Note: If you’re using an incandescent lamp—which I do not recommend—position the plants no less than 15 inches (38.1 cm) away from the lamps since they have a higher, less regulated heat signature.
See our complete article on how far away LED grow lights should be from plants.
Set Up Miscellaneous Devices and Additions
Here are some additions you can consider setting up:
Power Strip Timer
Do not leave your grow light setup running 24/7.
Not only will you be wasting a high amount of energy, but you’ll also be hampering plant growth.
To ensure you don’t forget to switch off the lamps, install a power strip timer.
It’s a device that automatically turns the lights on and off at scheduled times of the day.
I highly suggest this Power Strip Timer by GE.
It has easy presets you can adjust to follow a daily and weekly schedule.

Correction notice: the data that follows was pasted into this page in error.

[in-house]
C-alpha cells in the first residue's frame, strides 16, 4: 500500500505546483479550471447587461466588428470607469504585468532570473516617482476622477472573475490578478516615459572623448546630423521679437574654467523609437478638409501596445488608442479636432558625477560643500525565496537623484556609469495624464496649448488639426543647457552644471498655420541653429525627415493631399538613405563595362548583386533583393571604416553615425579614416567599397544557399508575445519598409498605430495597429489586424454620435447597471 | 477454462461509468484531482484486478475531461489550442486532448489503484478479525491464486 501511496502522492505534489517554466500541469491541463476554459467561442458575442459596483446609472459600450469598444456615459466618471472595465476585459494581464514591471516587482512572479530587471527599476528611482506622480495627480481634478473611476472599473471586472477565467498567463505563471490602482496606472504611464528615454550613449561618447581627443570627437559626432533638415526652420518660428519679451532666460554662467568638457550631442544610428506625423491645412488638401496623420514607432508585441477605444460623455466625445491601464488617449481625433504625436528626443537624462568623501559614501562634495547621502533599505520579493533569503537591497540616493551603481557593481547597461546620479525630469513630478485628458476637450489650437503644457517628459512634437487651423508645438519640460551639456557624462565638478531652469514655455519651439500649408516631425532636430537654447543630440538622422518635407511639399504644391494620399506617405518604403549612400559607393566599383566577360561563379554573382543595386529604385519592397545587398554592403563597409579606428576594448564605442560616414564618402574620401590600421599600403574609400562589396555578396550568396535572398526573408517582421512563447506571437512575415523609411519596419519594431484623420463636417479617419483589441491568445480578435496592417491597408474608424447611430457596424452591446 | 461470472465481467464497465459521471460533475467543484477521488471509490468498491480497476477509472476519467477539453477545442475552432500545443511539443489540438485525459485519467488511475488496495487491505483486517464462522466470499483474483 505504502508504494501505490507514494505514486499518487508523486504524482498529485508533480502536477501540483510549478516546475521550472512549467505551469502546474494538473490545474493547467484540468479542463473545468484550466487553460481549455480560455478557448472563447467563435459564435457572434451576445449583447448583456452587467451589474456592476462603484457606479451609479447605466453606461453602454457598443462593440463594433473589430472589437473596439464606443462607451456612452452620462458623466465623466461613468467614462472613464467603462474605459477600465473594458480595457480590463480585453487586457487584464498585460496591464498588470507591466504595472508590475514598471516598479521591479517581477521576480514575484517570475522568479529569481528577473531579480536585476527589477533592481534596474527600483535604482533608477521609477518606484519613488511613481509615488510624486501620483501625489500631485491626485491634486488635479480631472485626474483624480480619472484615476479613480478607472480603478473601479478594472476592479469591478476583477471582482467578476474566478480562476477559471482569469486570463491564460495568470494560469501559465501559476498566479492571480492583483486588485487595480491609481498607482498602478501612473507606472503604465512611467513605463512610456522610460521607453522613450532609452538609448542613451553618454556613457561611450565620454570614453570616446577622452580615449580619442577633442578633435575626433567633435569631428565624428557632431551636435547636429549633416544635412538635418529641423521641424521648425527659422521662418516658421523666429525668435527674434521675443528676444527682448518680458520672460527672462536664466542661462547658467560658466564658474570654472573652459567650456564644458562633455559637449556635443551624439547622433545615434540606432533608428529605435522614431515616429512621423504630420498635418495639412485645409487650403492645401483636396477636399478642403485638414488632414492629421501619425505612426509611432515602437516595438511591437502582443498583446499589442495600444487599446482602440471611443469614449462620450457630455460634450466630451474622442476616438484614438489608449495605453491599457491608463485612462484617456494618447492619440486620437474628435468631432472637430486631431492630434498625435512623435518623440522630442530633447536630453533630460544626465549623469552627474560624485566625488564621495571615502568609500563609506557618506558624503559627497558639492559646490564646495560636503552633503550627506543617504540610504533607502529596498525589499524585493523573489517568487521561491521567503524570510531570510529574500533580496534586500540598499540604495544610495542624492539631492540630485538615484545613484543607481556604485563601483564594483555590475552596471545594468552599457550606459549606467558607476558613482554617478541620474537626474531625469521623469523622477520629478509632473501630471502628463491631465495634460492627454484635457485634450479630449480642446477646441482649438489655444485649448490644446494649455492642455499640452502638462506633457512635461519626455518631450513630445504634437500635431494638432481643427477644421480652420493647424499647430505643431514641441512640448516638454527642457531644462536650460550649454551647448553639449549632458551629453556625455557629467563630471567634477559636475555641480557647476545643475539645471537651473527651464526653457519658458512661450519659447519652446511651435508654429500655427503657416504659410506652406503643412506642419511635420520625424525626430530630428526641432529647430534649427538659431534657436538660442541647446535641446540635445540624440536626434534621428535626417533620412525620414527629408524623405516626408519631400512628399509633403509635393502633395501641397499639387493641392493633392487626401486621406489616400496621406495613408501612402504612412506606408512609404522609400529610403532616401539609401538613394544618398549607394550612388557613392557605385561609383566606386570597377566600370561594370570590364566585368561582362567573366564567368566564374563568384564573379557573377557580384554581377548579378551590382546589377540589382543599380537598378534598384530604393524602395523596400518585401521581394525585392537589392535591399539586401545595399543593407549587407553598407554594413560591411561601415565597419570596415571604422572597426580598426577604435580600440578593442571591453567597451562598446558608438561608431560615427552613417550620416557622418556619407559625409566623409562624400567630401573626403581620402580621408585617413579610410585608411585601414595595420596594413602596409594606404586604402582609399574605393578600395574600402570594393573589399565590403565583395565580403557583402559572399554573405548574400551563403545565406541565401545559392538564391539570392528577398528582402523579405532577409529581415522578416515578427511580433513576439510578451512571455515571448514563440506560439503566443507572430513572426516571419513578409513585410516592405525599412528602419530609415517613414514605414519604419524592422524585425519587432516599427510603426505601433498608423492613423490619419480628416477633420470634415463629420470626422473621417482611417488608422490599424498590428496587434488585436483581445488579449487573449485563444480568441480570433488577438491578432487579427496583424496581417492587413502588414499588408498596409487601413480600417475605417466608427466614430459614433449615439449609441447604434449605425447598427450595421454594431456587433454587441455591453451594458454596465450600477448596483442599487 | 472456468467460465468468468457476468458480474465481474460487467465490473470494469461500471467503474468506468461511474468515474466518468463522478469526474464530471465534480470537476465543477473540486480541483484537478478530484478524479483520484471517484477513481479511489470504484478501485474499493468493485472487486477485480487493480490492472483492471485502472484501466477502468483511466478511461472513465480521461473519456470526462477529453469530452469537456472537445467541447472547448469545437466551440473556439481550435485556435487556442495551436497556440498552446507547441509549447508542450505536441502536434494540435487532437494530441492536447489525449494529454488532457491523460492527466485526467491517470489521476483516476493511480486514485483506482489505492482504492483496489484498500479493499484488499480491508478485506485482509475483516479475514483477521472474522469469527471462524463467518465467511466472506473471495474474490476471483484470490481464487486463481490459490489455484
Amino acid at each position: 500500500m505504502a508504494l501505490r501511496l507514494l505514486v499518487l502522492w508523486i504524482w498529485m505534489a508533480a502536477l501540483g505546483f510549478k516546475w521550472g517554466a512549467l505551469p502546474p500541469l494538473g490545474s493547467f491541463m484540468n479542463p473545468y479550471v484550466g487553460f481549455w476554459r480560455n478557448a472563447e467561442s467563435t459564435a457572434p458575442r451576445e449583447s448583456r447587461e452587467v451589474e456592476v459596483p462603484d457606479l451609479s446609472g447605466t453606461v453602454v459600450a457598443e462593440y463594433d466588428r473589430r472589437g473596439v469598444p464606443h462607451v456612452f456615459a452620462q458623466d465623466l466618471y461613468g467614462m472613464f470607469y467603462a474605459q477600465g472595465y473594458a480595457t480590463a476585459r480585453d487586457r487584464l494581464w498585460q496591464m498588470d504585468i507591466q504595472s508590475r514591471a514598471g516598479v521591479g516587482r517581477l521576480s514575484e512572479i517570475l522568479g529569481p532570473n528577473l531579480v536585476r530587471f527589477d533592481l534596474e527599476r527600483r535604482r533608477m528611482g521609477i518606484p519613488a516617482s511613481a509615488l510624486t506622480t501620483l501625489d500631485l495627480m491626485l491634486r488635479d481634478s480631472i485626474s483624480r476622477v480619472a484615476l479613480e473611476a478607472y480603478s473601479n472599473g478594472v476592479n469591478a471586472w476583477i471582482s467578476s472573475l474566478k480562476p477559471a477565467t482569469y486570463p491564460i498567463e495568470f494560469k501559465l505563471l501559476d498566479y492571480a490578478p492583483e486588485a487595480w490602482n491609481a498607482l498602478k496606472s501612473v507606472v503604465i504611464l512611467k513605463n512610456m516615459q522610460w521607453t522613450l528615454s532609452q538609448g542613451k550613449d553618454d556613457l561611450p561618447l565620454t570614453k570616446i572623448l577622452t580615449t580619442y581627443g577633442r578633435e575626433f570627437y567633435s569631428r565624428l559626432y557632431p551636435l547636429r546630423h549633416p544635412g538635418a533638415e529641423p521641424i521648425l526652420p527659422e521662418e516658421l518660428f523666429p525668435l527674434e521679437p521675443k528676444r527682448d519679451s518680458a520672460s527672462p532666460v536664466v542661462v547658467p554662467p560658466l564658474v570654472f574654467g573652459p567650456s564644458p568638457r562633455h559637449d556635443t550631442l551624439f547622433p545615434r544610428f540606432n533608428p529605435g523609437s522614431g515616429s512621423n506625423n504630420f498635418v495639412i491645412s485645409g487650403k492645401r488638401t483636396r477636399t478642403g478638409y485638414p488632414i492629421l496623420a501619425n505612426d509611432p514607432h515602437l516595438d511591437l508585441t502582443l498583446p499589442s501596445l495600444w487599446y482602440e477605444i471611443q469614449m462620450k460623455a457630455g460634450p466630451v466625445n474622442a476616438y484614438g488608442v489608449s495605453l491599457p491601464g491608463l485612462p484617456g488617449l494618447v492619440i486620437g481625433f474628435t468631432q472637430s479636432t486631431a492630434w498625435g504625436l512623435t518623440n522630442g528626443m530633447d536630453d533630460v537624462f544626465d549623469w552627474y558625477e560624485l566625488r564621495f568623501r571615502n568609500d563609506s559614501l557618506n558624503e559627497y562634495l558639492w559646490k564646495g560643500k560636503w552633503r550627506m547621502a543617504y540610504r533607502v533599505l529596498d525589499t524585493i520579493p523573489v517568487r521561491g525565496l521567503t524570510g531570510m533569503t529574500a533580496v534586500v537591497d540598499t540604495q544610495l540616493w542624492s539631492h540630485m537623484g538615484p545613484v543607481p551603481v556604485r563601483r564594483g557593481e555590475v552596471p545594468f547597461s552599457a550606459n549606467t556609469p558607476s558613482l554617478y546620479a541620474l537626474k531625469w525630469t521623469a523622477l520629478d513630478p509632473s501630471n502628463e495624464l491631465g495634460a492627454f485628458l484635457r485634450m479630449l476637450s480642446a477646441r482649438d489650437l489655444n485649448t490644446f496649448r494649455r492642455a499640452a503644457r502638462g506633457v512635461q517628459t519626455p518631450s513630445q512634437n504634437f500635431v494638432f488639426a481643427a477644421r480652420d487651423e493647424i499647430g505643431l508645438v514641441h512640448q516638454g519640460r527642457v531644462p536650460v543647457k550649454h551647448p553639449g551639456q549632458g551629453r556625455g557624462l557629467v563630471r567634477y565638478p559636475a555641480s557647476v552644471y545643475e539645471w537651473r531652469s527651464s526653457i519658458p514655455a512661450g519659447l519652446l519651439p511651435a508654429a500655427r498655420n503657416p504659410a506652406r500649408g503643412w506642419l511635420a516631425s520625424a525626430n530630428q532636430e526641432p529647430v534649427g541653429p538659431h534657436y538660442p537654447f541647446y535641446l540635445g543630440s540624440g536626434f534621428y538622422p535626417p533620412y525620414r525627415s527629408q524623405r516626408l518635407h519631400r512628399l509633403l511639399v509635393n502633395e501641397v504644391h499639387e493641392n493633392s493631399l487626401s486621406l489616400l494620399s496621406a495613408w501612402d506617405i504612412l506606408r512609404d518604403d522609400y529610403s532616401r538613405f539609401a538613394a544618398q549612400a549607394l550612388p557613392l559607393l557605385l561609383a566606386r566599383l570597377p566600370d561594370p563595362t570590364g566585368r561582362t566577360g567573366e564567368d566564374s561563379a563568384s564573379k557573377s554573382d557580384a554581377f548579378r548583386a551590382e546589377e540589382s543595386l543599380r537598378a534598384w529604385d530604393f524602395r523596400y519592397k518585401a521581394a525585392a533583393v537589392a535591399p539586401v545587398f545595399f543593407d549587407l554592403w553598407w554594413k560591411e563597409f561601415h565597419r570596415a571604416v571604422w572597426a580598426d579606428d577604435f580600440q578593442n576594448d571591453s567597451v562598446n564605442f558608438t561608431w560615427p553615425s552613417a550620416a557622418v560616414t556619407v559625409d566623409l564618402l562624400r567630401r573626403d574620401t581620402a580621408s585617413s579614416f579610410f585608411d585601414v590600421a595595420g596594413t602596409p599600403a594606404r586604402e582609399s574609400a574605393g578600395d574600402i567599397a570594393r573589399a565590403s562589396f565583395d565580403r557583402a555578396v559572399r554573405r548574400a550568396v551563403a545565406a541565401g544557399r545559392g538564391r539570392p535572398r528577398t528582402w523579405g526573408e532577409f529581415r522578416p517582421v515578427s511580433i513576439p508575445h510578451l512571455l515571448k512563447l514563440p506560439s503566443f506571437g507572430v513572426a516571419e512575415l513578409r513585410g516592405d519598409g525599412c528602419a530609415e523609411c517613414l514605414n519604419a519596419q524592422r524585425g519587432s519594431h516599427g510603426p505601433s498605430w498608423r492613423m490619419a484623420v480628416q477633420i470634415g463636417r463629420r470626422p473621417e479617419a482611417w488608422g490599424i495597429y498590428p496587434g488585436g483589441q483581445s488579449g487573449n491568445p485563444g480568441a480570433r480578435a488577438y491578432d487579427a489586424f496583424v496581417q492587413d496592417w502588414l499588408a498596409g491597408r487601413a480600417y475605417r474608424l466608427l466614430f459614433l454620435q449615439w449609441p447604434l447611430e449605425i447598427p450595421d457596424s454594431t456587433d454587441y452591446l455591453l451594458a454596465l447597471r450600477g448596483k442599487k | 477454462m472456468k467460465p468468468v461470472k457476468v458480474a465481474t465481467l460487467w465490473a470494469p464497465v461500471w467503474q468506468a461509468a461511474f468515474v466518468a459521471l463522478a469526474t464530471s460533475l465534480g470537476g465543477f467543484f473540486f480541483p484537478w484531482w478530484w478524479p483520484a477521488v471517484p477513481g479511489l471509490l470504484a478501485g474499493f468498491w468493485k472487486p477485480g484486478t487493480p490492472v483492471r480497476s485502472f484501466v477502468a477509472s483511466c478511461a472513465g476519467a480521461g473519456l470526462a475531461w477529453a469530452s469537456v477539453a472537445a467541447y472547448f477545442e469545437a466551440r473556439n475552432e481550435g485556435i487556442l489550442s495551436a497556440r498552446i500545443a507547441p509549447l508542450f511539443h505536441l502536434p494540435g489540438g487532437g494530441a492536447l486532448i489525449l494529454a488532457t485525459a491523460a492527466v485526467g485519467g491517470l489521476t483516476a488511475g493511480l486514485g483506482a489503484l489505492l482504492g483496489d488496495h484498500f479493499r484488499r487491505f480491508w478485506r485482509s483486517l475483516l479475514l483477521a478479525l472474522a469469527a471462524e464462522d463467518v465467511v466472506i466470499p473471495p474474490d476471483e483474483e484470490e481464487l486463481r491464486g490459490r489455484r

Also, the strip has six power outlets you can plug in multiple lamps.
Plastic Tray/Rubber Mat
A plastic tray or rubber mat is a must to prevent water, soil, and leaves from scattering all over the place.
You don’t need to spend too much on this.
A simple, cheap mat or tray would suffice, so long as it has the same width as your shelving unit.
Attach a few clips and organizers to keep the cables in place.
Not only does it look neater, but messy cables are hazardous and more prone at risk of malfunctioning.
DIY LED Grow Light
LEDs are the best grow lights because they mimic the sun’s UV rays, allowing the plants to enter photosynthesis.
This process lets them create nutrients that are vital to their longevity, color, and quality.
If you’re using artificial light sources to grow plants, always choose DIY LED grow lights by following the aforementioned step-by-step process.
How To Make DIY Grow Lights With LED Strip Lights
Strip lights are convenient because they’re inexpensive and laid out in the desired pattern.
You don’t have to do much work to grow plants using LED strip lights.
Here’s the process:
- Place LED lights through a PCB strip. It’s usually best to space them evenly to prevent overheating, though LEDs are known for staying relatively cool.